“Publishing exists in a continual state of forecasting its own demise; at one major house, there is a running joke that the second book published on the Gutenberg press was about the death of the publishing business.”
This is from a must-read article by Ken Auletta about the iPad in April 26th issue of The New Yorker. It includes numbers that follow the money in publishing as it migrates to the Web. They also provide a perspective on the business and where it’s going:
* Six publishers produce 60% of books sold.
* 70% of the 100,00 books that industry produces a year don’t earn back their advances.
*On a $26 book, authors receive $3.90 in royalties, 15% of list price on a hardcover book. Publishers make a $1 profit.
* More than 50% of revenue at Random House comes from backlist books.
* Since 1999, the number of independent bookstores declined from 3,250 to 1,400.
(On the other hand, the San Francisco Bay Guardian just gave a Chain Alternative Award to the Northern California Independent Booksellers Association, which has two new members this year.)
* Independents have 10% of sales, chains about 30%, big-box stores like Wal Mart, 45%, which pressures big houses, like Hollywood studios, to produce blockbusters.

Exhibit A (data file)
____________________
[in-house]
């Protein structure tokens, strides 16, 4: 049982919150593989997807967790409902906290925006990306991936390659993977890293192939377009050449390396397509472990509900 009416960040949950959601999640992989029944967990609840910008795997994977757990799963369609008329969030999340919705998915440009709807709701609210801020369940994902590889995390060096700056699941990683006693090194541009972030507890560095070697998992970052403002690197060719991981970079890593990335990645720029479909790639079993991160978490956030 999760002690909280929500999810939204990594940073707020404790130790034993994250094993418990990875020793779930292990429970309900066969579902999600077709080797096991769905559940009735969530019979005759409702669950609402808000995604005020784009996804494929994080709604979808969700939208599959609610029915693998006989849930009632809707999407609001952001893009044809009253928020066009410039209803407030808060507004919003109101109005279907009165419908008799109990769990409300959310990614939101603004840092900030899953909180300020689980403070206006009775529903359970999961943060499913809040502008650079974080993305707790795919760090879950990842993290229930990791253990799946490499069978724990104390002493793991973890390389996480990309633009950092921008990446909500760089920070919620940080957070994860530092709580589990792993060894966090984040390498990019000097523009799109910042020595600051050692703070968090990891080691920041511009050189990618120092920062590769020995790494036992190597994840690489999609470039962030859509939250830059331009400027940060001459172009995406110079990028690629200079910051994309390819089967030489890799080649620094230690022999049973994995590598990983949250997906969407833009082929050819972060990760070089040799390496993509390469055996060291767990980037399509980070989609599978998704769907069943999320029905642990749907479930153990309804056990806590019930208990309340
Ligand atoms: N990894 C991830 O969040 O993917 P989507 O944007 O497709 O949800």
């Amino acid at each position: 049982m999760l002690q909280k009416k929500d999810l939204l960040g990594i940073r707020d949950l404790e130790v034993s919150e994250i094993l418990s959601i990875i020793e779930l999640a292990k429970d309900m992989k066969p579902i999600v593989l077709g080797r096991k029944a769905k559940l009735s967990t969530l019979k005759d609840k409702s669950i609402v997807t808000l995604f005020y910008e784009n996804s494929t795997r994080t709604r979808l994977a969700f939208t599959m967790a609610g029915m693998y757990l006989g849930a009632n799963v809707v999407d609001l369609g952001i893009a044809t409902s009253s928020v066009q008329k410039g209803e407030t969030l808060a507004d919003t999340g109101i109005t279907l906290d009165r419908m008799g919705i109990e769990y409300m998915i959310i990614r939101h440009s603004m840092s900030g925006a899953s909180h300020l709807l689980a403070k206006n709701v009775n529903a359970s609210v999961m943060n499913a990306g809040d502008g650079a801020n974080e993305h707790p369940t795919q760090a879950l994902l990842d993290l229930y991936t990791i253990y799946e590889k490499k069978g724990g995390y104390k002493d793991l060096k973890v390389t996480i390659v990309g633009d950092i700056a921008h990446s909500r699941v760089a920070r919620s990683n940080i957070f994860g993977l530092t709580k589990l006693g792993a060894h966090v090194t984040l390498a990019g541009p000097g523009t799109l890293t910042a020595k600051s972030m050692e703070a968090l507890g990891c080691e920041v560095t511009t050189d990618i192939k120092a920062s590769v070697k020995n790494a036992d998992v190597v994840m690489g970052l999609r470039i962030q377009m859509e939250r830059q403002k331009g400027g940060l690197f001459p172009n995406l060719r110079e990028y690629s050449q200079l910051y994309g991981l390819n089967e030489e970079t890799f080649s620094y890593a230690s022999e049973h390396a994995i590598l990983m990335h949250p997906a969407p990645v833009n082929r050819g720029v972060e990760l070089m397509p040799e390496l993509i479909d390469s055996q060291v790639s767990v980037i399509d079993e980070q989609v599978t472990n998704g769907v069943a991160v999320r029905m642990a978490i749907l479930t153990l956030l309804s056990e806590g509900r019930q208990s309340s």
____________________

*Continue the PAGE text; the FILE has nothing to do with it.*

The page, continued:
* Publishers have to run two businesses at once: a traditional publishing business and an electronic business.
* Marcus Dohle, the Chairman and CEO of Random, said “The digital transition will take five to seven years.”
* There are 50,000,000 iPhones in the world, which O’Reilly Media vice-president Andrew Savikas calls “a great customer base” for book apps.
* Most publishers are giving a 25% royalty on e-books.
* Amazon’s 3,000,000 Kindles generate 80% of e-book sales, which Amazon achieved, in part, by selling at a loss.
* When Amazon customer can choose between a paperback and an e-book, 40% of them choose the e-book.
* Kindles users buy 3.1 as many books as they did twelve months ago.
* An Apple adviser who used Netflix to download movies compared bookstores to video stores ten years ago.
* Three behemoths–Apple, Amazon, and Google–are competing, so one of them can’t dictate terms.
* Author Solutions works with 90,000 authors.
What these numbers suggest is that publishing is going through a transformation. Old and new media companies will in time establish a business model that works for them and makes money for writers.
What these numbers can’t capture is the article’s engaging, rough-and-tumble portrait of predators at play or the importance of
* publishers in discovering and developing new authors
* independent bookstores in launching them
* writers who keep the whole enterprise afloat by sitting in front of their computers creating the art that makes commerce possible
Former Random House editorial director Jason Epstein said: “When I went to work for Random Houe, ten editors ran it. We had a sales manager and sales reps. We had a bookkeeper and a publicist and a president. It was hugely successful. We didn’t need eighteen layers of executives. Digitization makes that possible again, and inevitable.”
Author Lee Foster says “This will be a golden age for content creators.” You will create your future as a writer with your head, your heart, and your fingertips. Three cheers for content, whatever form it takes!